NCL letter to Congress: Raising the Passenger Facility Charge will hurt travelers and families

May 10, 2019

Media contact: National Consumers League – Carol McKay,, (412) 945-3242 or Taun Sterling,, (202) 207-2832

The Honorable Peter DeFazio
House Committee on Transportation and Infrastructure
U.S. House of Representatives
2165 Rayburn House Office Building
Washington, DC 20515

The Honorable Maria Cantwell
Ranking Member
Senate Committee on Commerce, Science and Transportation
511 Hart Office Building
Washington, D.C. 20500

The Honorable Rick Larsen
House Committee on Transportation and Infrastructure
Subcommittee on Aviation
U.S. House of Representatives
1529 Longworth House Office Bldg.
Washington, DC 20515

The Honorable Kyrsten Sinema
Ranking Member
Senate Committee on Commerce, Science and Transportation, Subcommittee on Aviation and Space
825B Hart Senate Office Building
Washington, DC 20510

Re: Raising the Passenger Facility Charge Will Hurt Travelers and Families

Dear Senator Cantwell, Congressman DeFazio, Congressman Larsen, and Senator Sinema,

On behalf of the National Consumers League, America’s pioneering consumer and worker advocacy organization, I am writing today to share our concerns about the proposal to increase the Passenger Facility Charge (“PFC”) that is under consideration by your committees. There is undoubtedly a need to invest in updating America’s airport infrastructure. However, massive infrastructure projects are already underway and even more are planned, all financed with existing funding sources. Therefore, we disagree that new funds should be generated by raising fees yet again on consumers.

As you know, the PFC is currently capped at $4.50. Some airport executives have proposed increasing the cap to $8.50 per segment and indexing the PFC to inflation.[1] While this may seem like a marginal increase on its face, this fee hike could add up to $64 more for a family of four to travel when layovers are factored in.[2] This would disproportionately burden budget-conscious consumers and families buying less expensive tickets, who already face an array of taxes and ancillary fees. Moreover, the increase will unfairly burden travelers who do not reside near hub airports and typically have to fly multiple segments to reach their destinations.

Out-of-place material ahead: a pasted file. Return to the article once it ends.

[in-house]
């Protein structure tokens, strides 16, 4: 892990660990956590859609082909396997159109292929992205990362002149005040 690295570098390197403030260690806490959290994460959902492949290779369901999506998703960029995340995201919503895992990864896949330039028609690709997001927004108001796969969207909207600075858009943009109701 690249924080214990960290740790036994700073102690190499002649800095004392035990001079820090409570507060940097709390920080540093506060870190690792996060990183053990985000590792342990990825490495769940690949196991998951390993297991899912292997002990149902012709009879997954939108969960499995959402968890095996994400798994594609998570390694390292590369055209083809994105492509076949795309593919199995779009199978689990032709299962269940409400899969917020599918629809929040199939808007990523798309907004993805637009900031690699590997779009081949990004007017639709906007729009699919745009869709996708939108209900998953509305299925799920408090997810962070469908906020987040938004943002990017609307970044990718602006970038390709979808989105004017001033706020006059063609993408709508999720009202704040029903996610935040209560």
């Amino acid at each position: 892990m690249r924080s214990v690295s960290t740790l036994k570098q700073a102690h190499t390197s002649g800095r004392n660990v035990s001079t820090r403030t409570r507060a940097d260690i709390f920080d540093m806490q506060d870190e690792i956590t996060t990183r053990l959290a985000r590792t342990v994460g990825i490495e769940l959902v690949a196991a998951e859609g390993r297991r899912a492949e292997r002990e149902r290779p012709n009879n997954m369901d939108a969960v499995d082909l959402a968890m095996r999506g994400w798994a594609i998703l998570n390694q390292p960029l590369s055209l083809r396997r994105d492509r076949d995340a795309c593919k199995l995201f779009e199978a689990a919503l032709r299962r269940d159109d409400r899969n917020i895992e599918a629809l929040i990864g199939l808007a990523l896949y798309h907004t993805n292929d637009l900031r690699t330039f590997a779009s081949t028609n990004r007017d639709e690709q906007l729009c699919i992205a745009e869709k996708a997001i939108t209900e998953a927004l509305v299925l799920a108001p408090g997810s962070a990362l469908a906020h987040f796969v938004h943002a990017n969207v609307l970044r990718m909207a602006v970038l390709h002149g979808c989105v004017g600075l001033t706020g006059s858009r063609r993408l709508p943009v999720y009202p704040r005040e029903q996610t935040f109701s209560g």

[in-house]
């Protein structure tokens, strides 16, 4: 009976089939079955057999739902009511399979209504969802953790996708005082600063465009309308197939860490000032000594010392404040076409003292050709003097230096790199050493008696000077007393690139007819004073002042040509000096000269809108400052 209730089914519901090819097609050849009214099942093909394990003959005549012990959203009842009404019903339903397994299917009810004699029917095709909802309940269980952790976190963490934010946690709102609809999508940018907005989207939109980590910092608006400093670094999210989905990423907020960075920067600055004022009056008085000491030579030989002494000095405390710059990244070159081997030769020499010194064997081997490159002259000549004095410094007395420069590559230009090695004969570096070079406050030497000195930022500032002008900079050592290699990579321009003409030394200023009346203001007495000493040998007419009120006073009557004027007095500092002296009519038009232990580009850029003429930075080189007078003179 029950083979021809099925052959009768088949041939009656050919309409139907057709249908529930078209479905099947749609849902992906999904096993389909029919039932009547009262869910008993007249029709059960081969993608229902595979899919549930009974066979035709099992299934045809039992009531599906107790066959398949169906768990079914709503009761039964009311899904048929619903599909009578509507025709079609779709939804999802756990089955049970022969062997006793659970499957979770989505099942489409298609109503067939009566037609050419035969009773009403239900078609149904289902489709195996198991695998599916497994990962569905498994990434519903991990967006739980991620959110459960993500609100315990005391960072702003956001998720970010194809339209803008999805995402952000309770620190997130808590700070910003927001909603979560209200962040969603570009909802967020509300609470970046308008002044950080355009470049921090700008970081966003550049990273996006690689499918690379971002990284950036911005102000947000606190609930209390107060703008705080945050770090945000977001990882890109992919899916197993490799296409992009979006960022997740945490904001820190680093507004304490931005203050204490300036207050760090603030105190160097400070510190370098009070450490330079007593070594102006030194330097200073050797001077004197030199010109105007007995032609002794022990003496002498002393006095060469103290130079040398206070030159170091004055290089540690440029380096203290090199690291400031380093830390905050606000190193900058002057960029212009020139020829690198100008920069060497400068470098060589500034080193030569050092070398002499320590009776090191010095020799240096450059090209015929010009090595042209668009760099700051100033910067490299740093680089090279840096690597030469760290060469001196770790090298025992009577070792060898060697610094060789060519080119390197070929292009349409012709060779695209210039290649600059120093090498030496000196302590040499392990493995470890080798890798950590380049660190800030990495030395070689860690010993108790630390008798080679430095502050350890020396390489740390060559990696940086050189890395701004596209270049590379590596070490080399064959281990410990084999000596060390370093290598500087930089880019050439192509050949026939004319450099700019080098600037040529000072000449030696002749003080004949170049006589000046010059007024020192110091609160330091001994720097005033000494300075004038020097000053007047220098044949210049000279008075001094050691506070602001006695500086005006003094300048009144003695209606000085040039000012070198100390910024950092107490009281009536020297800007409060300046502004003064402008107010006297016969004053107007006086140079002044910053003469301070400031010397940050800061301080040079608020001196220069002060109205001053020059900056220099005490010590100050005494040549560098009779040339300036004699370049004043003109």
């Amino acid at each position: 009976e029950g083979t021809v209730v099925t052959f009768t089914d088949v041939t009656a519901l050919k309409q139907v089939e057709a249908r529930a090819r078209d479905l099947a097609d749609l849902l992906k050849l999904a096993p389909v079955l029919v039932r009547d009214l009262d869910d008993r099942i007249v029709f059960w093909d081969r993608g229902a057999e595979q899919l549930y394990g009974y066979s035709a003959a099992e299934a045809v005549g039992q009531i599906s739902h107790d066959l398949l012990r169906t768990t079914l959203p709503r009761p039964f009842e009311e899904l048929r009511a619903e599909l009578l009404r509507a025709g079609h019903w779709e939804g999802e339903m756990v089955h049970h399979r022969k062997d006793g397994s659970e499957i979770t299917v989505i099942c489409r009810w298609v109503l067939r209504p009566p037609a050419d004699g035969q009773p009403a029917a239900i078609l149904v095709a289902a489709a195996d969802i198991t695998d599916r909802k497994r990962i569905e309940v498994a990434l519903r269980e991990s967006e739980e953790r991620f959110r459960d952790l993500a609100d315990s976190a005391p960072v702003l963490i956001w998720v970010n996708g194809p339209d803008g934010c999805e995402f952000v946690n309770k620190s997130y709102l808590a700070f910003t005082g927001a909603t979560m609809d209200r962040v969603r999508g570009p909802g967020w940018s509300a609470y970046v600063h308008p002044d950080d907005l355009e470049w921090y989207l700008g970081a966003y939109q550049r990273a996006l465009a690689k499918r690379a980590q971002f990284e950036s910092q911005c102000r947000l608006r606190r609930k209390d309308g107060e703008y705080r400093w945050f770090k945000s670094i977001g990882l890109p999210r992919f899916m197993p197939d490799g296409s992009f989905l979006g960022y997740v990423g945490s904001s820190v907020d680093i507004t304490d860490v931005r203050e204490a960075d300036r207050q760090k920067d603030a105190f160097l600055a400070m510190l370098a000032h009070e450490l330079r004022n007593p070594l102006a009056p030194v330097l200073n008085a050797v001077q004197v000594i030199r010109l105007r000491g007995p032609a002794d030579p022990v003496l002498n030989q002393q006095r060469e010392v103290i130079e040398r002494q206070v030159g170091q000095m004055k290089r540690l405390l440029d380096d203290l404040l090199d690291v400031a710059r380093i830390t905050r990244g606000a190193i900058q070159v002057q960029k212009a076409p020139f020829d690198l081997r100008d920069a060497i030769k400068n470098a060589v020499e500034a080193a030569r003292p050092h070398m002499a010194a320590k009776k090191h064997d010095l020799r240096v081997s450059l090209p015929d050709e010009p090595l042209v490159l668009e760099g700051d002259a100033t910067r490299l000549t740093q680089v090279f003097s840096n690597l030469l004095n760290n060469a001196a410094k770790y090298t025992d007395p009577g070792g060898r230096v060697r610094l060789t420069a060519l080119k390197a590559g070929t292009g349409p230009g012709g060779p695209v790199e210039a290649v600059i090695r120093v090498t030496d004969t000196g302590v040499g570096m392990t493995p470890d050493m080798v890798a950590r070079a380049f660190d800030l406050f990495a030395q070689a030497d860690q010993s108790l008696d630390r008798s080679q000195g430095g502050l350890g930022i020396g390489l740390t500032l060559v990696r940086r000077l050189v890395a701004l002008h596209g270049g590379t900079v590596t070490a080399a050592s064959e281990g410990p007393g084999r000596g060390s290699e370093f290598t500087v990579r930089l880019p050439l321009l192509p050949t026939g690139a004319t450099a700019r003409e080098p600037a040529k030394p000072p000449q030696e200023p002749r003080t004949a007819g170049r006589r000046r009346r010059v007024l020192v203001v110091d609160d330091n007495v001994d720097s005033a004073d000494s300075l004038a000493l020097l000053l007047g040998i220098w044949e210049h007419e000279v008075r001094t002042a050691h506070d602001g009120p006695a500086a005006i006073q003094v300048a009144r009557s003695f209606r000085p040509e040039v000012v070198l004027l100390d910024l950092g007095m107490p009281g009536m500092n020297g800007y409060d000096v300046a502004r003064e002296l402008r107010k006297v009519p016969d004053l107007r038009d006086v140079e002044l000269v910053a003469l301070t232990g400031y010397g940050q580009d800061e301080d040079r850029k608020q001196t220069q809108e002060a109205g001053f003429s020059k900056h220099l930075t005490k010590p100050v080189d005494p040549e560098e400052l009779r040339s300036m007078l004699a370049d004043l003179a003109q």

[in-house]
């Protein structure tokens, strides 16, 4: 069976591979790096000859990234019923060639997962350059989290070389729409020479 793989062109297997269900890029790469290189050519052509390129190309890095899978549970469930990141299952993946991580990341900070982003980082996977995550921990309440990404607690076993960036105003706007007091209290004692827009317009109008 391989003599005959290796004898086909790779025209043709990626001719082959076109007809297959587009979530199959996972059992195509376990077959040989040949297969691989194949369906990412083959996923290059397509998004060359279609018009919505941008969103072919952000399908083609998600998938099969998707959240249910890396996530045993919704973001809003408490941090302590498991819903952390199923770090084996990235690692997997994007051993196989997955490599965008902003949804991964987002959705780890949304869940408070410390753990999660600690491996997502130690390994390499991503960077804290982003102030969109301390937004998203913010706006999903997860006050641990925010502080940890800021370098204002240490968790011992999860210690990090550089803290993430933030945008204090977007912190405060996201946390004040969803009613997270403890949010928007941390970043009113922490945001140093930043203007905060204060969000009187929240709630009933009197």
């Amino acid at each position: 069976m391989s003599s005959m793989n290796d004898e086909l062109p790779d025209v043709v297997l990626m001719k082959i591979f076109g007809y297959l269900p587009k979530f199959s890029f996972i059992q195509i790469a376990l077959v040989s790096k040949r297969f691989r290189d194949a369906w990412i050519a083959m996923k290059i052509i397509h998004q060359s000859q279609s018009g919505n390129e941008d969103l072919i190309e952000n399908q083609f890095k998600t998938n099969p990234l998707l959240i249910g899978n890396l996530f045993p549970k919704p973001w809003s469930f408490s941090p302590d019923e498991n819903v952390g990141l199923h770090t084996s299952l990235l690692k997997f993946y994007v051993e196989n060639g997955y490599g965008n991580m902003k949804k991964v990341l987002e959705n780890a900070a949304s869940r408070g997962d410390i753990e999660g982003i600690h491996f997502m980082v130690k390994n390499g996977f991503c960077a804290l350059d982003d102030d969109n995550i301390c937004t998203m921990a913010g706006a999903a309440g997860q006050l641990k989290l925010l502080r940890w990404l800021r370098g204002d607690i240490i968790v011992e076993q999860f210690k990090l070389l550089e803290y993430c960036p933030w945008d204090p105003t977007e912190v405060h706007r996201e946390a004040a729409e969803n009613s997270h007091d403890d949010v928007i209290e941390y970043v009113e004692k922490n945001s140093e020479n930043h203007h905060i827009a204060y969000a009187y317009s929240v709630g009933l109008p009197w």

Since 2009, $165 billion in infrastructure projects have been funded at the current PFC cap level. In 2017, U.S. airports collected a record $30 billion of revenue—growing 47% on a per passenger basis since 2000, outpacing inflation. As anyone traveling through our nation’s airports can attest, there is no shortage of opportunities for airports to obtain revenue; rents paid by gift shops, restaurants, bars, hotels, rental car and parking facilities to name only a few.  Airports should utilize the funds they already have before asking Congress to burden American families and consumers with yet another tax.

Passengers are already paying enough to fly. I encourage you to consider those who will ultimately pay the price for the proposed PFC increase – families, especially rural families, who already pay their fair share in taxes and fees when traveling. Until a persuasive case can be made for additional fees to be passed on to the flying public, we urge you to reject an increase in the PFC cap.


John Breyault
Vice President, Public Policy, Telecommunications, and Fraud
National Consumers League
Phone: (202) 207-2819

[1] Silk, Robert. “PFC redux: Airport and airline lobbyists resume the fight,” Travel Weekly. March 26, 2019. Online:

[2] Airlines for American. “A4A Urges Senators to Reject Massive Secret Tax Hike in Unreleased THUD Appropriations Bill,” Press release. July 25, 2017. Online:


About the National Consumers League

The National Consumers League, founded in 1899, is America’s pioneer consumer organization. Our mission is to protect and promote social and economic justice for consumers and workers in the United States and abroad. For more information, visit